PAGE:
It’s reasonably clear that Canadian Primate, Fred Hiltz, marches in lock step with TEC Presiding Bishop, Katherine Jefferts-Schori on same-sex blessings and leftist social justice obsessions.
Here he goes again. Hiltz, in his new-year’s day sermon, said he wants to lobby the Canadian government through a church Secretariat for Government Relations:
Churches need lobby office here.
The government’s recent whack at the social justice group KAIROS has made churches realize that they’re no different than anyone else when it comes to lobbying in Ottawa. If you are not here, you are not heard. Fred Hiltz, head of the Anglican Church in Canada, floated this idea in his New Year’s sermon at Christ Church Cathedral, a stone’s throw from Parliament Hill: “We believe the cut of … funding for KAIROS denies hope for millions of people throughout the world and damages our reputation among the nations. … This crisis highlights the need for the Churches to have a Secretariat for Government Relations here in the nation’s capital. Given the multicultural and multi-religious complexion of our country, such a secretariat could reflect a strong partnership in the interest of human rights, among people of a variety of faith traditions. I believe that a secretariat of this kind would enhance our capacity to have a stronger voice in influencing the shaping of public policy, both domestic and international.”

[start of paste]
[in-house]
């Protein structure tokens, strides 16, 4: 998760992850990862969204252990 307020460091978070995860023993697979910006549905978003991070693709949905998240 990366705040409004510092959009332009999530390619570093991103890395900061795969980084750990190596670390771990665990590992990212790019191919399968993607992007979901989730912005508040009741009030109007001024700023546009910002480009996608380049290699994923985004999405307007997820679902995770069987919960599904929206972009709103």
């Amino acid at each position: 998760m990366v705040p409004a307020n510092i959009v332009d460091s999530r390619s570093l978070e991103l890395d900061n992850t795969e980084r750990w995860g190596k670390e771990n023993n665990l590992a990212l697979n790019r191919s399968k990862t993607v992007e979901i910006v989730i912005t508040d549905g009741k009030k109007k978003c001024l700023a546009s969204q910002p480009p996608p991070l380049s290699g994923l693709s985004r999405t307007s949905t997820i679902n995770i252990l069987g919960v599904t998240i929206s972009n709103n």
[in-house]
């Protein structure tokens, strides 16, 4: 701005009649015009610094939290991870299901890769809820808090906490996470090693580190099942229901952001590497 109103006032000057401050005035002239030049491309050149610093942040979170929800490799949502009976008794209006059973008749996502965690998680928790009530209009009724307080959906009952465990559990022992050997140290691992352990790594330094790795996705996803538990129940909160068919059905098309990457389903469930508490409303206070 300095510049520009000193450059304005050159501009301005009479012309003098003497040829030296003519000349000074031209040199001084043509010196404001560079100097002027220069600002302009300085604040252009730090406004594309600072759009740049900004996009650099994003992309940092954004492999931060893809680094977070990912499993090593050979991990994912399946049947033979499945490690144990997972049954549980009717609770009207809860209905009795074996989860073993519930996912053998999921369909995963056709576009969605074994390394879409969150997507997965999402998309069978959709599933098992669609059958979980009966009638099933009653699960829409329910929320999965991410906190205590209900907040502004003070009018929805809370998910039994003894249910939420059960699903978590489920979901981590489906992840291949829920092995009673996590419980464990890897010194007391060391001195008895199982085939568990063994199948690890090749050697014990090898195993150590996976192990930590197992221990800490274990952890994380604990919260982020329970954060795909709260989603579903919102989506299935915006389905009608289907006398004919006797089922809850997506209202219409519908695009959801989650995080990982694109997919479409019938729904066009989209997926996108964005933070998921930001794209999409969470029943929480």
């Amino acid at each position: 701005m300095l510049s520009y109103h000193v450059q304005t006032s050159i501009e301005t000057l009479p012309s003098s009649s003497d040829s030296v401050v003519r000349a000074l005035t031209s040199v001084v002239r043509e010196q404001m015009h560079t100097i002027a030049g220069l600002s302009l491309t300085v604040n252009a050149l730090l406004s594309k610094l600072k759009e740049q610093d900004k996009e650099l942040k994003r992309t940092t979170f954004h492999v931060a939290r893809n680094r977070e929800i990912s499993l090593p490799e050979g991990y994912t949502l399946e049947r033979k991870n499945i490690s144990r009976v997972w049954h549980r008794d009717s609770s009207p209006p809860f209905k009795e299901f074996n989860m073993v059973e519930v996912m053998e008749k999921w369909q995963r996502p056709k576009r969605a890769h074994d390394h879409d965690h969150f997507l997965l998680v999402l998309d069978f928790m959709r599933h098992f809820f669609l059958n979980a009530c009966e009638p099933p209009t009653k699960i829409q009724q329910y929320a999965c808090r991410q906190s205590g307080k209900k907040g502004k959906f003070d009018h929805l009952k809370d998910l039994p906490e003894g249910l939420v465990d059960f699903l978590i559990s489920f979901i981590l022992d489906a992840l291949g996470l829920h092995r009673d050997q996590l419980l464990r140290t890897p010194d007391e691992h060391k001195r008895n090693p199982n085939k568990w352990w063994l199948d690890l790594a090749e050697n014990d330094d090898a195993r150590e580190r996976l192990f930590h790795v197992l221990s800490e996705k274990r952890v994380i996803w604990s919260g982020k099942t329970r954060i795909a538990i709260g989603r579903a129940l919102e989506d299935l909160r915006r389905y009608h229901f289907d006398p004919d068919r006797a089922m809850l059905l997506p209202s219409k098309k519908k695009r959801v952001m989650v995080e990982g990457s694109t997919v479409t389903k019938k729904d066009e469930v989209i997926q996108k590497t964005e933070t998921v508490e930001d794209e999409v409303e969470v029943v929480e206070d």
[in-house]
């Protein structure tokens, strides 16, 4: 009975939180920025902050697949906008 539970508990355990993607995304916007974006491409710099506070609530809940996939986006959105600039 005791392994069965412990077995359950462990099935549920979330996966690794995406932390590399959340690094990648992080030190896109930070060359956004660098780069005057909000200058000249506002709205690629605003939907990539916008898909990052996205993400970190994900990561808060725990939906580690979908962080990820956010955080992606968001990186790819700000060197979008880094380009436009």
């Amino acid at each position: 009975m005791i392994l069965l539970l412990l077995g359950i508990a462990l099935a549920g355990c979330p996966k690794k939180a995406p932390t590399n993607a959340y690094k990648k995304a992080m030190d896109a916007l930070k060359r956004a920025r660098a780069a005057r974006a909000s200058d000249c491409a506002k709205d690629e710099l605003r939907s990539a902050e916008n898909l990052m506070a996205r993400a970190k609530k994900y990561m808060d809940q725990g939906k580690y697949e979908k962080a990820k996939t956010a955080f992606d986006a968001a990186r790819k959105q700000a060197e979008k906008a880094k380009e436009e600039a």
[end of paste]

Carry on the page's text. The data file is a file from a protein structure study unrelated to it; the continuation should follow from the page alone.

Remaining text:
Funnily enough, TEC has allocated $6.6M in its budget for a government Advocacy Centre:
If you had 6.6 million dollars and wanted to do something good, what would you do?
If your answer is “hire lobbyists to get the government to solve problems for you,” then you might be an Episcopalian.
What in the world does the Episcopal church want to communicate to our elected officials? Those silly resolutions passed by General Conventions of course, and it takes money to get these important messages across.
Another example of imaginative leadership from Fred Hiltz; Fred, apparently, is going to show the world the way out of the same-sex blessings mess. Stop sniggering:
If Canadian Anglicans can find a way to break through the impasse over sexuality “it could well become a vibrant model of the kind of renewed Christian community that has much to teach the wider church,”